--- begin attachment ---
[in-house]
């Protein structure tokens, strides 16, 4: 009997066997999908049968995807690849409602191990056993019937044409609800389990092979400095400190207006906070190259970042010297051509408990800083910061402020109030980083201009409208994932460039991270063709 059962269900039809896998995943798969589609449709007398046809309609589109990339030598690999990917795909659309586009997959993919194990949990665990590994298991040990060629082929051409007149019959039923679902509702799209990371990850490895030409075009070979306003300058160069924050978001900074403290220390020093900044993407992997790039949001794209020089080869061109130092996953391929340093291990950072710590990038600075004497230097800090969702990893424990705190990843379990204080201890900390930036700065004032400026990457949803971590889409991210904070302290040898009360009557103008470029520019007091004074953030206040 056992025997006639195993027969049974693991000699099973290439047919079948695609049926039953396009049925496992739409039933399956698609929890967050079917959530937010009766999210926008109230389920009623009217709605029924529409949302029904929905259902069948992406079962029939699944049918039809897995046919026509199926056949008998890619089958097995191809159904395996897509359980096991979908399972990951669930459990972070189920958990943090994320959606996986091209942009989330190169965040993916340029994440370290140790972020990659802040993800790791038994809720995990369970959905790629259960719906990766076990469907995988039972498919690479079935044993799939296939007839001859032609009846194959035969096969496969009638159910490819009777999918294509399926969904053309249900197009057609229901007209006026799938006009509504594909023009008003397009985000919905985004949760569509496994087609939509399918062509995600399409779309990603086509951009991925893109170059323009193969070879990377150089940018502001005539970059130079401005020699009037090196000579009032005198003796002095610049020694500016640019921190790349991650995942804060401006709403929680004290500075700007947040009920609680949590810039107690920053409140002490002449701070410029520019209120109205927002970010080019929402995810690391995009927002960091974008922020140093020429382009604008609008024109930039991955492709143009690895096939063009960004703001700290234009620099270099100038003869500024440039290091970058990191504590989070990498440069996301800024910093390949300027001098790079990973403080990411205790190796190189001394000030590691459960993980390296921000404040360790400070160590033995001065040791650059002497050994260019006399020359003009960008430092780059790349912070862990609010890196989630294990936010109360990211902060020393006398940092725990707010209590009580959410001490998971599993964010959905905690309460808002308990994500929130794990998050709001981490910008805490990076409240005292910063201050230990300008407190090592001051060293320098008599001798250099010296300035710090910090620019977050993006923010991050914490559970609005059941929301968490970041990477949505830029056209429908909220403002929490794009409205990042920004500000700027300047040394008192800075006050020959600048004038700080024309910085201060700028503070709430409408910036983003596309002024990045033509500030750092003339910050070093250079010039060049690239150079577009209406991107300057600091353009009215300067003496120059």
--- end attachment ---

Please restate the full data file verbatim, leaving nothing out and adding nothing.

[in-house]
């Protein structure tokens, strides 16, 4: 009997066997999908049968995807690849409602191990056993019937044409609800389990092979400095400190207006906070190259970042010297051509408990800083910061402020109030980083201009409208994932460039991270063709 059962269900039809896998995943798969589609449709007398046809309609589109990339030598690999990917795909659309586009997959993919194990949990665990590994298991040990060629082929051409007149019959039923679902509702799209990371990850490895030409075009070979306003300058160069924050978001900074403290220390020093900044993407992997790039949001794209020089080869061109130092996953391929340093291990950072710590990038600075004497230097800090969702990893424990705190990843379990204080201890900390930036700065004032400026990457949803971590889409991210904070302290040898009360009557103008470029520019007091004074953030206040 056992025997006639195993027969049974693991000699099973290439047919079948695609049926039953396009049925496992739409039933399956698609929890967050079917959530937010009766999210926008109230389920009623009217709605029924529409949302029904929905259902069948992406079962029939699944049918039809897995046919026509199926056949008998890619089958097995191809159904395996897509359980096991979908399972990951669930459990972070189920958990943090994320959606996986091209942009989330190169965040993916340029994440370290140790972020990659802040993800790791038994809720995990369970959905790629259960719906990766076990469907995988039972498919690479079935044993799939296939007839001859032609009846194959035969096969496969009638159910490819009777999918294509399926969904053309249900197009057609229901007209006026799938006009509504594909023009008003397009985000919905985004949760569509496994087609939509399918062509995600399409779309990603086509951009991925893109170059323009193969070879990377150089940018502001005539970059130079401005020699009037090196000579009032005198003796002095610049020694500016640019921190790349991650995942804060401006709403929680004290500075700007947040009920609680949590810039107690920053409140002490002449701070410029520019209120109205927002970010080019929402995810690391995009927002960091974008922020140093020429382009604008609008024109930039991955492709143009690895096939063009960004703001700290234009620099270099100038003869500024440039290091970058990191504590989070990498440069996301800024910093390949300027001098790079990973403080990411205790190796190189001394000030590691459960993980390296921000404040360790400070160590033995001065040791650059002497050994260019006399020359003009960008430092780059790349912070862990609010890196989630294990936010109360990211902060020393006398940092725990707010209590009580959410001490998971599993964010959905905690309460808002308990994500929130794990998050709001981490910008805490990076409240005292910063201050230990300008407190090592001051060293320098008599001798250099010296300035710090910090620019977050993006923010991050914490559970609005059941929301968490970041990477949505830029056209429908909220403002929490794009409205990042920004500000700027300047040394008192800075006050020959600048004038700080024309910085201060700028503070709430409408910036983003596309002024990045033509500030750092003339910050070093250079010039060049690239150079577009209406991107300057600091353009009215300067003496120059």